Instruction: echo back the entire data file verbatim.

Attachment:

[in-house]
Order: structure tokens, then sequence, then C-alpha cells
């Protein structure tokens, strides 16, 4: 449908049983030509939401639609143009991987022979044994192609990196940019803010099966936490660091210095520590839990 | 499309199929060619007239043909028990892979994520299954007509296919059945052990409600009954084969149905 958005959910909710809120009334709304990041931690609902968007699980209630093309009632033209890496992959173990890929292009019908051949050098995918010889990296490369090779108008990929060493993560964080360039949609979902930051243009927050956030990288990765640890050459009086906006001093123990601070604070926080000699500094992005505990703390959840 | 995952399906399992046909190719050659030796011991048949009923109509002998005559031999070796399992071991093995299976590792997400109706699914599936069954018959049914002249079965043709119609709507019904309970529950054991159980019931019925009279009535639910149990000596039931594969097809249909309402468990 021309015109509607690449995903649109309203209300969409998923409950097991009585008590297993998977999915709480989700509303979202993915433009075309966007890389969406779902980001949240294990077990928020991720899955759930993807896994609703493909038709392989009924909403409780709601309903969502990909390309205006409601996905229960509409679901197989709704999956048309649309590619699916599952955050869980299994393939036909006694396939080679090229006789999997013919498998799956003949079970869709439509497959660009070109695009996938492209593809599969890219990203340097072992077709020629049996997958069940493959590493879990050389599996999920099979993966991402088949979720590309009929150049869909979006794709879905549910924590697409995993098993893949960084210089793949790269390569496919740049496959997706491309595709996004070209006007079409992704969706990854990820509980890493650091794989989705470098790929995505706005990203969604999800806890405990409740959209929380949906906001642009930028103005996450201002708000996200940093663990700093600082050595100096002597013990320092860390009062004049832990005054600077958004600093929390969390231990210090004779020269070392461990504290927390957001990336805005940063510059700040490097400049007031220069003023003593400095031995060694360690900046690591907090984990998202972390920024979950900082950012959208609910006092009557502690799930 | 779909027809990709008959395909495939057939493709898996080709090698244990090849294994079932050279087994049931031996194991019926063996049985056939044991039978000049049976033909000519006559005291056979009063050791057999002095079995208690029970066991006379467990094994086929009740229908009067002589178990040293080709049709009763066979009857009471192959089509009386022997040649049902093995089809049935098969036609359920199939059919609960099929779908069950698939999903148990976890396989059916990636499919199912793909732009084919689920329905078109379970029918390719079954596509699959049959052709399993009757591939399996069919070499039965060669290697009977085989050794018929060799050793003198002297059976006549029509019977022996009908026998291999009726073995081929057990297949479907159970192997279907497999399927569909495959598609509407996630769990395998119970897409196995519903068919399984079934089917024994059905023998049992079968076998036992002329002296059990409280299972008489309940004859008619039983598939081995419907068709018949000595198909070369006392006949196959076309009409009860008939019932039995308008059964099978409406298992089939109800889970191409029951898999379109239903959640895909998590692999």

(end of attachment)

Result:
[in-house]
Order: structure tokens, then sequence, then C-alpha cells
């Protein structure tokens, strides 16, 4: 449908049983030509939401639609143009991987022979044994192609990196940019803010099966936490660091210095520590839990 | 499309199929060619007239043909028990892979994520299954007509296919059945052990409600009954084969149905 958005959910909710809120009334709304990041931690609902968007699980209630093309009632033209890496992959173990890929292009019908051949050098995918010889990296490369090779108008990929060493993560964080360039949609979902930051243009927050956030990288990765640890050459009086906006001093123990601070604070926080000699500094992005505990703390959840 | 995952399906399992046909190719050659030796011991048949009923109509002998005559031999070796399992071991093995299976590792997400109706699914599936069954018959049914002249079965043709119609709507019904309970529950054991159980019931019925009279009535639910149990000596039931594969097809249909309402468990 021309015109509607690449995903649109309203209300969409998923409950097991009585008590297993998977999915709480989700509303979202993915433009075309966007890389969406779902980001949240294990077990928020991720899955759930993807896994609703493909038709392989009924909403409780709601309903969502990909390309205006409601996905229960509409679901197989709704999956048309649309590619699916599952955050869980299994393939036909006694396939080679090229006789999997013919498998799956003949079970869709439509497959660009070109695009996938492209593809599969890219990203340097072992077709020629049996997958069940493959590493879990050389599996999920099979993966991402088949979720590309009929150049869909979006794709879905549910924590697409995993098993893949960084210089793949790269390569496919740049496959997706491309595709996004070209006007079409992704969706990854990820509980890493650091794989989705470098790929995505706005990203969604999800806890405990409740959209929380949906906001642009930028103005996450201002708000996200940093663990700093600082050595100096002597013990320092860390009062004049832990005054600077958004600093929390969390231990210090004779020269070392461990504290927390957001990336805005940063510059700040490097400049007031220069003023003593400095031995060694360690900046690591907090984990998202972390920024979950900082950012959208609910006092009557502690799930 | 779909027809990709008959395909495939057939493709898996080709090698244990090849294994079932050279087994049931031996194991019926063996049985056939044991039978000049049976033909000519006559005291056979009063050791057999002095079995208690029970066991006379467990094994086929009740229908009067002589178990040293080709049709009763066979009857009471192959089509009386022997040649049902093995089809049935098969036609359920199939059919609960099929779908069950698939999903148990976890396989059916990636499919199912793909732009084919689920329905078109379970029918390719079954596509699959049959052709399993009757591939399996069919070499039965060669290697009977085989050794018929060799050793003198002297059976006549029509019977022996009908026998291999009726073995081929057990297949479907159970192997279907497999399927569909495959598609509407996630769990395998119970897409196995519903068919399984079934089917024994059905023998049992079968076998036992002329002296059990409280299972008489309940004859008619039983598939081995419907068709018949000595198909070369006392006949196959076309009409009860008939019932039995308008059964099978409406298992089939109800889970191409029951898999379109239903959640895909998590692999």